Our Scripture reading in church yesterday included this passage from John 20:
19 On the evening of that day, the first day of the week, the doors being locked where the disciples were for fear of the Jews,[c] Jesus came and stood among them and said to them, “Peace be with you.” 20 When he had said this, he showed them his hands and his side. Then the disciples were glad when they saw the Lord. 21 Jesus said to them again, “Peace be with you. As the Father has sent me, even so I am sending you.” 22 And when he had said this, he breathed on them and said to them, “Receive the Holy Spirit. 23 If you forgive the sins of any, they are forgiven them; if you withhold forgiveness from any, it is withheld.”
(1) We Lutherans believe that this passage teaches that Christ gives the Holy Spirit to the Church, which includes the authority to forgive sins. This is exercised in vocation–that is, God acting through human beings–when the called pastor gives absolution during individual or corporate confession (the latter of which is part of every worship service). After the individual or congregation admits their sins, the pastor says that as a called and ordained servant of the Lord, “I forgive you your sins.”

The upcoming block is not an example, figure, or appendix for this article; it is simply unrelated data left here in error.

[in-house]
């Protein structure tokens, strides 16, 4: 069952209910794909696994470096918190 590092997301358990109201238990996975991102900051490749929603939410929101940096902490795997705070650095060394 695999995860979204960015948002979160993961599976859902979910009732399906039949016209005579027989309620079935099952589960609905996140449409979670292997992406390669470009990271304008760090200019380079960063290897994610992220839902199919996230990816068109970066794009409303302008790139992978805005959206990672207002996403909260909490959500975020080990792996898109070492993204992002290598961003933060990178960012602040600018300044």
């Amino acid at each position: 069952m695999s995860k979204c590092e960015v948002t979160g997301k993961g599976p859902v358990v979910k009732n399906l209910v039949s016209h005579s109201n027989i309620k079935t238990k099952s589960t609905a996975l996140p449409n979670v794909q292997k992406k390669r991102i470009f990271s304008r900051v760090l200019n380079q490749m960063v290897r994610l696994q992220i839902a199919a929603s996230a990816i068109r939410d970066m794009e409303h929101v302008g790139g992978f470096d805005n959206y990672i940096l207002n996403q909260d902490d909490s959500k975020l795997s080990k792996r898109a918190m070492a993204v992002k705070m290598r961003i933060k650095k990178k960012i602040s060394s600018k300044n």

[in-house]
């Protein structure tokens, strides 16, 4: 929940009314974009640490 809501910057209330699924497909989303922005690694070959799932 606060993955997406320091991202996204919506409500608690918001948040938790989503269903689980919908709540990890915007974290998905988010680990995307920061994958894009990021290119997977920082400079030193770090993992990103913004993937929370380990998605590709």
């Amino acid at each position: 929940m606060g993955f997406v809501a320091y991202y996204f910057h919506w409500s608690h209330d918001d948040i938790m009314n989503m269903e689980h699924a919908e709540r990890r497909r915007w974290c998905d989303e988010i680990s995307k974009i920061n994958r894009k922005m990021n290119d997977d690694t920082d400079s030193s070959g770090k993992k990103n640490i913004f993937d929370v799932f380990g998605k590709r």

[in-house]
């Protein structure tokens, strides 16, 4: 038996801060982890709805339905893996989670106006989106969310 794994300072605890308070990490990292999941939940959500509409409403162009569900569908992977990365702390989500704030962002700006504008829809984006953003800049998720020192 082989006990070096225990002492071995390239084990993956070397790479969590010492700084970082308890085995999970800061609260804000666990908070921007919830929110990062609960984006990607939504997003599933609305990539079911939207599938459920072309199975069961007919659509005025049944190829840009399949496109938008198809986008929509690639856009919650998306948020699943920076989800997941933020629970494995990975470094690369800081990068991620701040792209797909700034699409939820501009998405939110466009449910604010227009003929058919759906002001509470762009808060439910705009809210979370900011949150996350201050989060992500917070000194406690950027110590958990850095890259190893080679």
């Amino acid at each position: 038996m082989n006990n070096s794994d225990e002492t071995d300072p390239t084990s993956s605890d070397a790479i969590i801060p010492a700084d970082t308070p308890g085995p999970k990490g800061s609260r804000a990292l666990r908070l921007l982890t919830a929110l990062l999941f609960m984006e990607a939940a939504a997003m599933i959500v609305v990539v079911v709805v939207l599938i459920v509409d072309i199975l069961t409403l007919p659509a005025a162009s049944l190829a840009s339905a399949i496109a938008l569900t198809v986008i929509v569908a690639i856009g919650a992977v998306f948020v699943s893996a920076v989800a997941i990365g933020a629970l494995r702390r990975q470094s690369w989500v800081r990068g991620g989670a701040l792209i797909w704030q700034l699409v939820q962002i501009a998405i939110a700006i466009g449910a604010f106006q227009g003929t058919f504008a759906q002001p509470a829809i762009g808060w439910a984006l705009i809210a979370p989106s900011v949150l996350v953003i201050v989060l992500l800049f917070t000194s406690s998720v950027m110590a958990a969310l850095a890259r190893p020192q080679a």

(2) But that authority is not just given to pastors, but to the whole congregation, which has called the pastor to exercise this gift on its behalf. But laypeople too can forgive sins and absolve those who confess their sins to them. Again, it is Christ who forgives, but He applies that forgiveness through individual Christians. (Isn’t that right? Perhaps someone can explain the parameters.)
(3) So when we forgive someone, according to this Scripture, that affects not only our feelings about the person who has wronged us. Rather, that actually does something to the person that is recognized in Heaven. (Right, Lutheran pastors?)
(4) I know this sounds outlandish to you non-Lutherans. But how else can you account for these verses (especially John 20:23)? Do you think that only the Disciples were given this power? Or what?